Untreated mental illness, and the suffering of the one who’s sick and those who love them, creates panic. And panic doesn’t help us think well. We often ask the wrong questions. Not unlike James and John who panicked when Jesus talked about his upcoming death sentence as the Son of Man being mocked, spit upon, flogged, and killed.[1] (This happens in the verses in Mark just before the ones we read today.) James and John’s response is out of touch with what Jesus just said but the panic is understandable. They asked to be at Jesus’ right and left hand in his glory. Jesus didn’t say no. He just told them that they don’t know what they’re asking. Spoiler alert: At the end of Mark’s gospel, Jesus is crucified with a bandit on his right and a bandit on his left.[2]  James and John, confronted with Jesus’ Son of Man claim of impending death, think that the solution is power over the situation. They’re living in a time of chaos – Rome’s military is executing revolutionaries, there’s a civil war in Judea killing hundreds of thousands, and Jerusalem is being destroyed along with the temple.[3] Suffering is everywhere. Jesus reminds James and John that the response to suffering isn’t more power and tyranny. The response to suffering is to serve. This is the same verb in Greek when the angels serve Jesus in the wilderness and when Simon Peter’s mother-in-law serves after she is healed.[4] The doctor who came up with our niece’s treatment was similarly a servant. God rest his soul.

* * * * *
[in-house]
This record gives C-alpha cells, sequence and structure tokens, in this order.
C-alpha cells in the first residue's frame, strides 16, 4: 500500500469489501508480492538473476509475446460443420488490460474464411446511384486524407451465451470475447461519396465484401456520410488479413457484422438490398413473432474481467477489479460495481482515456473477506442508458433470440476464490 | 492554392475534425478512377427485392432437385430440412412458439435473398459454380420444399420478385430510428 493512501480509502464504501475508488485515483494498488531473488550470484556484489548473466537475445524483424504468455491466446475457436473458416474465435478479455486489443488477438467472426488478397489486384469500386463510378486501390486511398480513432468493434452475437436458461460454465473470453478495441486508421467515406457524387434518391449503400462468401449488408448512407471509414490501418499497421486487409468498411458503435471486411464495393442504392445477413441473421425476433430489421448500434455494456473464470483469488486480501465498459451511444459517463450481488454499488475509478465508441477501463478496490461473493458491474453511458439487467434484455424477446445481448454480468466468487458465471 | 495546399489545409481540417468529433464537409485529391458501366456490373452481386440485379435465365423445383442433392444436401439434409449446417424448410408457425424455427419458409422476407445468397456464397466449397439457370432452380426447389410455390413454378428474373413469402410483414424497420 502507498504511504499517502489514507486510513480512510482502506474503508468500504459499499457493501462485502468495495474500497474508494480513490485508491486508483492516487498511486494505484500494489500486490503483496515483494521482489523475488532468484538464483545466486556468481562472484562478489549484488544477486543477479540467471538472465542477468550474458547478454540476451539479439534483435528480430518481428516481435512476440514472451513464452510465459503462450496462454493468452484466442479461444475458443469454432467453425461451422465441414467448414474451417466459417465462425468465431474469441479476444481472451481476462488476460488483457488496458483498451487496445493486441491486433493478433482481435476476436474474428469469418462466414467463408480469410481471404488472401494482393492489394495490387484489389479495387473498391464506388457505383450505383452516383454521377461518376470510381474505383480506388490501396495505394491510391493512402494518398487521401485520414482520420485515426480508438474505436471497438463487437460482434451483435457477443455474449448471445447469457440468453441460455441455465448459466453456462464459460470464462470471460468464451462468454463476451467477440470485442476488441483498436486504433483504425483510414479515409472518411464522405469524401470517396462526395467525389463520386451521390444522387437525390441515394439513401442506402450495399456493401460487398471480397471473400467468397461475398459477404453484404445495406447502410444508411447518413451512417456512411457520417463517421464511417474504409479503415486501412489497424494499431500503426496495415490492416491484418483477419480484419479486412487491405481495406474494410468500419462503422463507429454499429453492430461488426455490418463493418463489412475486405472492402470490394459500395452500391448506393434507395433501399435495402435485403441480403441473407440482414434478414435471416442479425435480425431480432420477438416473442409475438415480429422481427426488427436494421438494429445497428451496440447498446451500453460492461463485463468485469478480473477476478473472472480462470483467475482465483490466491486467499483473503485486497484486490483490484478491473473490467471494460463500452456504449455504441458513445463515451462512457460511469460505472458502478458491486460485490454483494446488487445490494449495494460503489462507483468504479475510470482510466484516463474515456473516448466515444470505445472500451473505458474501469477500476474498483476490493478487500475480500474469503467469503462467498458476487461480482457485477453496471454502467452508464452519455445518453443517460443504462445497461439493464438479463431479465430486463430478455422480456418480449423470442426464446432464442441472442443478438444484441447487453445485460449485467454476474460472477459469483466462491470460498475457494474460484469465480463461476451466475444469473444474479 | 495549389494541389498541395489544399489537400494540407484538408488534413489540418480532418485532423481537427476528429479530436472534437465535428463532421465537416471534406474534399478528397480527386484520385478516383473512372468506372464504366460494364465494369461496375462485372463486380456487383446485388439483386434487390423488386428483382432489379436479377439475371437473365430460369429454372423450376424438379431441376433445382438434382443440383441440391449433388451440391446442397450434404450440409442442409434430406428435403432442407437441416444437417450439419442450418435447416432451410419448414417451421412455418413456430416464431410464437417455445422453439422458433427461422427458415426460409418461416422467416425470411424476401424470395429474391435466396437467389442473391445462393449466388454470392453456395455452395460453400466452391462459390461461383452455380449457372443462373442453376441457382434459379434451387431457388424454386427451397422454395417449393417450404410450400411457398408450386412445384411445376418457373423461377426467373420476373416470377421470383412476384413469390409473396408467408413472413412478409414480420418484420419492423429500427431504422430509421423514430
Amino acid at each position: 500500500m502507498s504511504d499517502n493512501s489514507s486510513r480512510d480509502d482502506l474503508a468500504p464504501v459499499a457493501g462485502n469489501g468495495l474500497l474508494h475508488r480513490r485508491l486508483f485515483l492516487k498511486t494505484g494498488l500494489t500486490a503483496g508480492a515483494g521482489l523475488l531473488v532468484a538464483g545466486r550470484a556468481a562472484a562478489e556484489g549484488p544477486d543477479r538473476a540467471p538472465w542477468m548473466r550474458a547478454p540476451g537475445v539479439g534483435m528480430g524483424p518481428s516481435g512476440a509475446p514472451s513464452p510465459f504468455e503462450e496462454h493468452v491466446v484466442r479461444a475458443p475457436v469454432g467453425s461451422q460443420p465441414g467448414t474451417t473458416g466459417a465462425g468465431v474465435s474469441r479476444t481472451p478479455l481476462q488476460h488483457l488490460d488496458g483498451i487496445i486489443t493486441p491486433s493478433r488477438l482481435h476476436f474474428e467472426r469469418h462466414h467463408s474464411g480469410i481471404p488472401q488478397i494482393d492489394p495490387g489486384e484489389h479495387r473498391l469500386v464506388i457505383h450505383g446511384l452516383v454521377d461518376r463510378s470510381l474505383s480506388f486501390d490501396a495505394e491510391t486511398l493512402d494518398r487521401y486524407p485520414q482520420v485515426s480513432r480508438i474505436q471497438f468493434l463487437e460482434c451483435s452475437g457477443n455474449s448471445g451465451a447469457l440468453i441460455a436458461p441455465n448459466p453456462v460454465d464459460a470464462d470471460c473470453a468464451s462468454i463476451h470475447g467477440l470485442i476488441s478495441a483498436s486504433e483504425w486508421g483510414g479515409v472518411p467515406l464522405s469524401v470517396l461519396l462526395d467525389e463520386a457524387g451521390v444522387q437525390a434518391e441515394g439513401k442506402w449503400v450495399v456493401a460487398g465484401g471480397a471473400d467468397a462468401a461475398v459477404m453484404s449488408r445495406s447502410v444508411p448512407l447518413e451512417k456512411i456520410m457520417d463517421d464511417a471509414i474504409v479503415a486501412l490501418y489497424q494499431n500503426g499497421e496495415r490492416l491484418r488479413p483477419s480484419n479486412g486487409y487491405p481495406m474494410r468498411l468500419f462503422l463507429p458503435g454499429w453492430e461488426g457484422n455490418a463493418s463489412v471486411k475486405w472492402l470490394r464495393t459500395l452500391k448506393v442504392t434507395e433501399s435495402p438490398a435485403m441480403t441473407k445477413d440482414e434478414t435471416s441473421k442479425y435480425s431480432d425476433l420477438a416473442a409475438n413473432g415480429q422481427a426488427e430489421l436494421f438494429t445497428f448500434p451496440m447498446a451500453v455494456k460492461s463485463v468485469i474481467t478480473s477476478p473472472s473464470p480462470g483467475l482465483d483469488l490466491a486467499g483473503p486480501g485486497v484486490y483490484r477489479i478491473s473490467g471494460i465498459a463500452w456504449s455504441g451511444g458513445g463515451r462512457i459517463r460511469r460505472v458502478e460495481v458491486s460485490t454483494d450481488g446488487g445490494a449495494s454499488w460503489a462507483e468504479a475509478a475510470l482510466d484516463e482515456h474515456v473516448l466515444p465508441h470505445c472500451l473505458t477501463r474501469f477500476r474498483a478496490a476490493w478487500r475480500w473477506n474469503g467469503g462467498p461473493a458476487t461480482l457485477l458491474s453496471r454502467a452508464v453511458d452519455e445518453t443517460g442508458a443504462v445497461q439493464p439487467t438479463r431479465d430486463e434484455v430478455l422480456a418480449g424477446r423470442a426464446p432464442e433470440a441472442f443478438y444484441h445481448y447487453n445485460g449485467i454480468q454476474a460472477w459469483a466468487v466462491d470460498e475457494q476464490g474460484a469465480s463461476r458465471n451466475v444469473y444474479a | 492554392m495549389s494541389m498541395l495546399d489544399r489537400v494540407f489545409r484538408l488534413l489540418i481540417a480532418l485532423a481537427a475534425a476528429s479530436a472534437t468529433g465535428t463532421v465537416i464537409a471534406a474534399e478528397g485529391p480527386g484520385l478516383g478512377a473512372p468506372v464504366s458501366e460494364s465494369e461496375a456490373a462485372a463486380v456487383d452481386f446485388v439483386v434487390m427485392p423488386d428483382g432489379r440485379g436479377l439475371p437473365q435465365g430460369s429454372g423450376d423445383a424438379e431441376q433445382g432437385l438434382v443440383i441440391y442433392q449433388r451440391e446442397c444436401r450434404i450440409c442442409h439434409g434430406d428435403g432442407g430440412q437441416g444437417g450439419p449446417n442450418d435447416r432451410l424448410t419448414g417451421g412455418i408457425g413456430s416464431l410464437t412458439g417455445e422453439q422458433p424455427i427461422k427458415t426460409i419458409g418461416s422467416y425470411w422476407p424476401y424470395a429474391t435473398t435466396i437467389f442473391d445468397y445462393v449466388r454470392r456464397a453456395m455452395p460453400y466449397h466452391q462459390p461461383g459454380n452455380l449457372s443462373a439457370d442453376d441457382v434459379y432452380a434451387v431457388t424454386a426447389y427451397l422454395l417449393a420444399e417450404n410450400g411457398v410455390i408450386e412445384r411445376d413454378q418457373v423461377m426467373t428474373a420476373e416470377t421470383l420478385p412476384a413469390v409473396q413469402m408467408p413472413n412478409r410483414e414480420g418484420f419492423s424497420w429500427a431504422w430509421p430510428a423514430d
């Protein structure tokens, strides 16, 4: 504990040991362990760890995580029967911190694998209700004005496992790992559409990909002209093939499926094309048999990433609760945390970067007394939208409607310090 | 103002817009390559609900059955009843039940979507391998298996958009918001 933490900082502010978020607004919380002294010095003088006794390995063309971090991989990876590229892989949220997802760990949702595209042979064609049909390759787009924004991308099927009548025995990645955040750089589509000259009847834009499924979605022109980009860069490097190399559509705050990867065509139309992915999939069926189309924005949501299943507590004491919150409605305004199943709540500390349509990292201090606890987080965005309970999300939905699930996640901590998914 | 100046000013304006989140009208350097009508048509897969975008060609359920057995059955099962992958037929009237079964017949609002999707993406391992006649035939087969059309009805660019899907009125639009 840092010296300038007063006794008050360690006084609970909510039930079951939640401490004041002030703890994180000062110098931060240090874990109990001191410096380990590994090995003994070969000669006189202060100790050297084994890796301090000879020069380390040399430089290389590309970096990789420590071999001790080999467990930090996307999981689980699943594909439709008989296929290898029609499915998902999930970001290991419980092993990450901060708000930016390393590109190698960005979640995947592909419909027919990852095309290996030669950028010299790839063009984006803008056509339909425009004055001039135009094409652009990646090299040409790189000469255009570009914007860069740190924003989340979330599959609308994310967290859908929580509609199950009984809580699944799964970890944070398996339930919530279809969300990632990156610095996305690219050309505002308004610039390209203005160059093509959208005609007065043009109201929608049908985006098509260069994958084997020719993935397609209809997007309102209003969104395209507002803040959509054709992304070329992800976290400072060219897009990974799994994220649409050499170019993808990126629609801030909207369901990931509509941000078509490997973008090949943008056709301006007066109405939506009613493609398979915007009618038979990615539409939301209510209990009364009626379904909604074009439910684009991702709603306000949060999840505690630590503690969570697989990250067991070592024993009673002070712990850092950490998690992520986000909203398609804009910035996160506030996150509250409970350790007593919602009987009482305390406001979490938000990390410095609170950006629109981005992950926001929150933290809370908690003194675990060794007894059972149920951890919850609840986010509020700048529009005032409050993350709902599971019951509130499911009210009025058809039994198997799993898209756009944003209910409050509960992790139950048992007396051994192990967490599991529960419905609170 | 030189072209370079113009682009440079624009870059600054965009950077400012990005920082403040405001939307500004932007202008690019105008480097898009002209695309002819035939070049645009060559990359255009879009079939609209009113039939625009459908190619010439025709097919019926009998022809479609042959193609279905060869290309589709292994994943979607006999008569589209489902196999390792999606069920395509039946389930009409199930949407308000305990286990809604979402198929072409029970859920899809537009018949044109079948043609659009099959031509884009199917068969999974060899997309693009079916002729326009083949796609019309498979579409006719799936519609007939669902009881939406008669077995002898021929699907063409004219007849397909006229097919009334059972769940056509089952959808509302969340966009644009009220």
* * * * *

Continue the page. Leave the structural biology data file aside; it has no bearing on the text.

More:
Corporations can also be such a servant. The Indianapolis Colts’ “Kicking the Stigma” campaign is one example.[5] During NFL games, the Colts’ ads feature players and owners talking about mental illness. Linebacker Darius Leonard, wearing a t-shirt that says, “It’s okay to not be okay,” while he talks about his own mental illness is powerful.